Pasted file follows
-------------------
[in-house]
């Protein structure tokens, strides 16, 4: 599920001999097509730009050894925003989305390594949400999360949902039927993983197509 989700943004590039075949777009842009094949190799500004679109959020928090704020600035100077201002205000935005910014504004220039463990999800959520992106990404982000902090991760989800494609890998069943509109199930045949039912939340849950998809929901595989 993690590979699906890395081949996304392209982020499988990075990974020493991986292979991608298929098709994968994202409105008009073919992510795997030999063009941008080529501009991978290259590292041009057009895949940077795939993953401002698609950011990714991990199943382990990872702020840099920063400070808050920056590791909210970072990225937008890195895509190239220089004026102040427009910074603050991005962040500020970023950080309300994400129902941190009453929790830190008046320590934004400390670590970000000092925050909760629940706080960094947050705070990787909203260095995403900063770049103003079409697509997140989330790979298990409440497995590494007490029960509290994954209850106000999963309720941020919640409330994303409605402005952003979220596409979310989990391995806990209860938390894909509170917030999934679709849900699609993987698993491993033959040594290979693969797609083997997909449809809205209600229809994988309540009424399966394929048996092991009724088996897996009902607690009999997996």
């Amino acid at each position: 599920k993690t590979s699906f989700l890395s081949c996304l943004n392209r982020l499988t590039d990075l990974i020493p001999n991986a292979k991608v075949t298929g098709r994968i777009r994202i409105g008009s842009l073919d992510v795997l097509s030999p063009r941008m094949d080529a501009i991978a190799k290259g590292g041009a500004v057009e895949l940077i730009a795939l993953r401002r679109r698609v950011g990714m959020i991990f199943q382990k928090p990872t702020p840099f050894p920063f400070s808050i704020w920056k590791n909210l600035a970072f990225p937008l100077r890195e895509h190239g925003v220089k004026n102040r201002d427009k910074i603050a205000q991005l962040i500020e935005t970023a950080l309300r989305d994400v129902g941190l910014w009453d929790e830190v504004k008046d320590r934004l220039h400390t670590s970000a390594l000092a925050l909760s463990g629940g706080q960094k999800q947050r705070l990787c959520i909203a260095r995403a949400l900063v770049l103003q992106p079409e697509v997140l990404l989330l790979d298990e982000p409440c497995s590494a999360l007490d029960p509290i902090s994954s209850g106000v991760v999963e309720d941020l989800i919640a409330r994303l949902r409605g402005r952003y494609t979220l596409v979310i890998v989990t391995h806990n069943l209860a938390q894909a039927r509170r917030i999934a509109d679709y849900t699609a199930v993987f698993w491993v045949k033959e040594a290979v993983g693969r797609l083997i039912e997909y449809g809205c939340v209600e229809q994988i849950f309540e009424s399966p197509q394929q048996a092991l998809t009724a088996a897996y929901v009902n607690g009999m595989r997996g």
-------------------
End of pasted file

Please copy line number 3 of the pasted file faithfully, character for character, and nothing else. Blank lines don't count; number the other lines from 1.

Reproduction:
């Amino acid at each position: 599920k993690t590979s699906f989700l890395s081949c996304l943004n392209r982020l499988t590039d990075l990974i020493p001999n991986a292979k991608v075949t298929g098709r994968i777009r994202i409105g008009s842009l073919d992510v795997l097509s030999p063009r941008m094949d080529a501009i991978a190799k290259g590292g041009a500004v057009e895949l940077i730009a795939l993953r401002r679109r698609v950011g990714m959020i991990f199943q382990k928090p990872t702020p840099f050894p920063f400070s808050i704020w920056k590791n909210l600035a970072f990225p937008l100077r890195e895509h190239g925003v220089k004026n102040r201002d427009k910074i603050a205000q991005l962040i500020e935005t970023a950080l309300r989305d994400v129902g941190l910014w009453d929790e830190v504004k008046d320590r934004l220039h400390t670590s970000a390594l000092a925050l909760s463990g629940g706080q960094k999800q947050r705070l990787c959520i909203a260095r995403a949400l900063v770049l103003q992106p079409e697509v997140l990404l989330l790979d298990e982000p409440c497995s590494a999360l007490d029960p509290i902090s994954s209850g106000v991760v999963e309720d941020l989800i919640a409330r994303l949902r409605g402005r952003y494609t979220l596409v979310i890998v989990t391995h806990n069943l209860a938390q894909a039927r509170r917030i999934a509109d679709y849900t699609a199930v993987f698993w491993v045949k033959e040594a290979v993983g693969r797609l083997i039912e997909y449809g809205c939340v209600e229809q994988i849950f309540e009424s399966p197509q394929q048996a092991l998809t009724a088996a897996y929901v009902n607690g009999m595989r997996g």